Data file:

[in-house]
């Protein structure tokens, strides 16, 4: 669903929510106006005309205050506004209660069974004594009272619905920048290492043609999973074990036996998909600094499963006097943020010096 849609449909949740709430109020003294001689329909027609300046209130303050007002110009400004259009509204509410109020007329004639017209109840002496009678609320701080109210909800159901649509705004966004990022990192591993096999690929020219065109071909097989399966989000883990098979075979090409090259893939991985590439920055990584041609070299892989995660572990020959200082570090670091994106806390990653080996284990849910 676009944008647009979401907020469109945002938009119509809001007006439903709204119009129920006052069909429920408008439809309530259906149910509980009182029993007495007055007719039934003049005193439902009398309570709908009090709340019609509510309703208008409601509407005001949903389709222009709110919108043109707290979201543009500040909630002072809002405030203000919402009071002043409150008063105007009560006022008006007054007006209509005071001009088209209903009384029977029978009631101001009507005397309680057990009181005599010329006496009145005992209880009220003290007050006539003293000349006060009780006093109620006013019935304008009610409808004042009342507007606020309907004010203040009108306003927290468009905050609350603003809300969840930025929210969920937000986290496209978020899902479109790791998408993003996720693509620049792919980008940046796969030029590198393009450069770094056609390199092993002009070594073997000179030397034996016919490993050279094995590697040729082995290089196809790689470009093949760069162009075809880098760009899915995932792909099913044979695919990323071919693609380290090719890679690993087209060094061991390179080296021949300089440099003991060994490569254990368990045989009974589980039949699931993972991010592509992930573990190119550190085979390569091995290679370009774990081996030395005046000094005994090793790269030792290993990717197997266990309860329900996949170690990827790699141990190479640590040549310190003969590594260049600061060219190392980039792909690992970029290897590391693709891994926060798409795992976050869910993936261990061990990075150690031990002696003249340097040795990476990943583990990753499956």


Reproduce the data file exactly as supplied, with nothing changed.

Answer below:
[in-house]
């Protein structure tokens, strides 16, 4: 669903929510106006005309205050506004209660069974004594009272619905920048290492043609999973074990036996998909600094499963006097943020010096 849609449909949740709430109020003294001689329909027609300046209130303050007002110009400004259009509204509410109020007329004639017209109840002496009678609320701080109210909800159901649509705004966004990022990192591993096999690929020219065109071909097989399966989000883990098979075979090409090259893939991985590439920055990584041609070299892989995660572990020959200082570090670091994106806390990653080996284990849910 676009944008647009979401907020469109945002938009119509809001007006439903709204119009129920006052069909429920408008439809309530259906149910509980009182029993007495007055007719039934003049005193439902009398309570709908009090709340019609509510309703208008409601509407005001949903389709222009709110919108043109707290979201543009500040909630002072809002405030203000919402009071002043409150008063105007009560006022008006007054007006209509005071001009088209209903009384029977029978009631101001009507005397309680057990009181005599010329006496009145005992209880009220003290007050006539003293000349006060009780006093109620006013019935304008009610409808004042009342507007606020309907004010203040009108306003927290468009905050609350603003809300969840930025929210969920937000986290496209978020899902479109790791998408993003996720693509620049792919980008940046796969030029590198393009450069770094056609390199092993002009070594073997000179030397034996016919490993050279094995590697040729082995290089196809790689470009093949760069162009075809880098760009899915995932792909099913044979695919990323071919693609380290090719890679690993087209060094061991390179080296021949300089440099003991060994490569254990368990045989009974589980039949699931993972991010592509992930573990190119550190085979390569091995290679370009774990081996030395005046000094005994090793790269030792290993990717197997266990309860329900996949170690990827790699141990190479640590040549310190003969590594260049600061060219190392980039792909690992970029290897590391693709891994926060798409795992976050869910993936261990061990990075150690031990002696003249340097040795990476990943583990990753499956």